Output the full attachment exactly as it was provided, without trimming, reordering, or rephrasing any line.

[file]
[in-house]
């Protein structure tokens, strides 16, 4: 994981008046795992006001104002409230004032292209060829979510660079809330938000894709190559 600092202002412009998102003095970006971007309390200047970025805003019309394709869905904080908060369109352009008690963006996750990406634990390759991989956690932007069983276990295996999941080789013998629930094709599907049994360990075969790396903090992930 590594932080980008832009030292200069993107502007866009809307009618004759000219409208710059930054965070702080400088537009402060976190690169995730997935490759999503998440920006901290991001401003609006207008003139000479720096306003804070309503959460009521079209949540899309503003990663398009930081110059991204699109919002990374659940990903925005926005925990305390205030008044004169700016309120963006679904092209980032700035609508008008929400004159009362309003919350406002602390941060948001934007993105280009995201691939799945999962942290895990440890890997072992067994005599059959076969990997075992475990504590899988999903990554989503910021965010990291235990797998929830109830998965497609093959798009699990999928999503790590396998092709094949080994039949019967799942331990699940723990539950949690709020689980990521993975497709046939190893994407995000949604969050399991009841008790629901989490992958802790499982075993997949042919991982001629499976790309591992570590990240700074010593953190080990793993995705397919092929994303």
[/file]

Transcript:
[in-house]
């Protein structure tokens, strides 16, 4: 994981008046795992006001104002409230004032292209060829979510660079809330938000894709190559 600092202002412009998102003095970006971007309390200047970025805003019309394709869905904080908060369109352009008690963006996750990406634990390759991989956690932007069983276990295996999941080789013998629930094709599907049994360990075969790396903090992930 590594932080980008832009030292200069993107502007866009809307009618004759000219409208710059930054965070702080400088537009402060976190690169995730997935490759999503998440920006901290991001401003609006207008003139000479720096306003804070309503959460009521079209949540899309503003990663398009930081110059991204699109919002990374659940990903925005926005925990305390205030008044004169700016309120963006679904092209980032700035609508008008929400004159009362309003919350406002602390941060948001934007993105280009995201691939799945999962942290895990440890890997072992067994005599059959076969990997075992475990504590899988999903990554989503910021965010990291235990797998929830109830998965497609093959798009699990999928999503790590396998092709094949080994039949019967799942331990699940723990539950949690709020689980990521993975497709046939190893994407995000949604969050399991009841008790629901989490992958802790499982075993997949042919991982001629499976790309591992570590990240700074010593953190080990793993995705397919092929994303």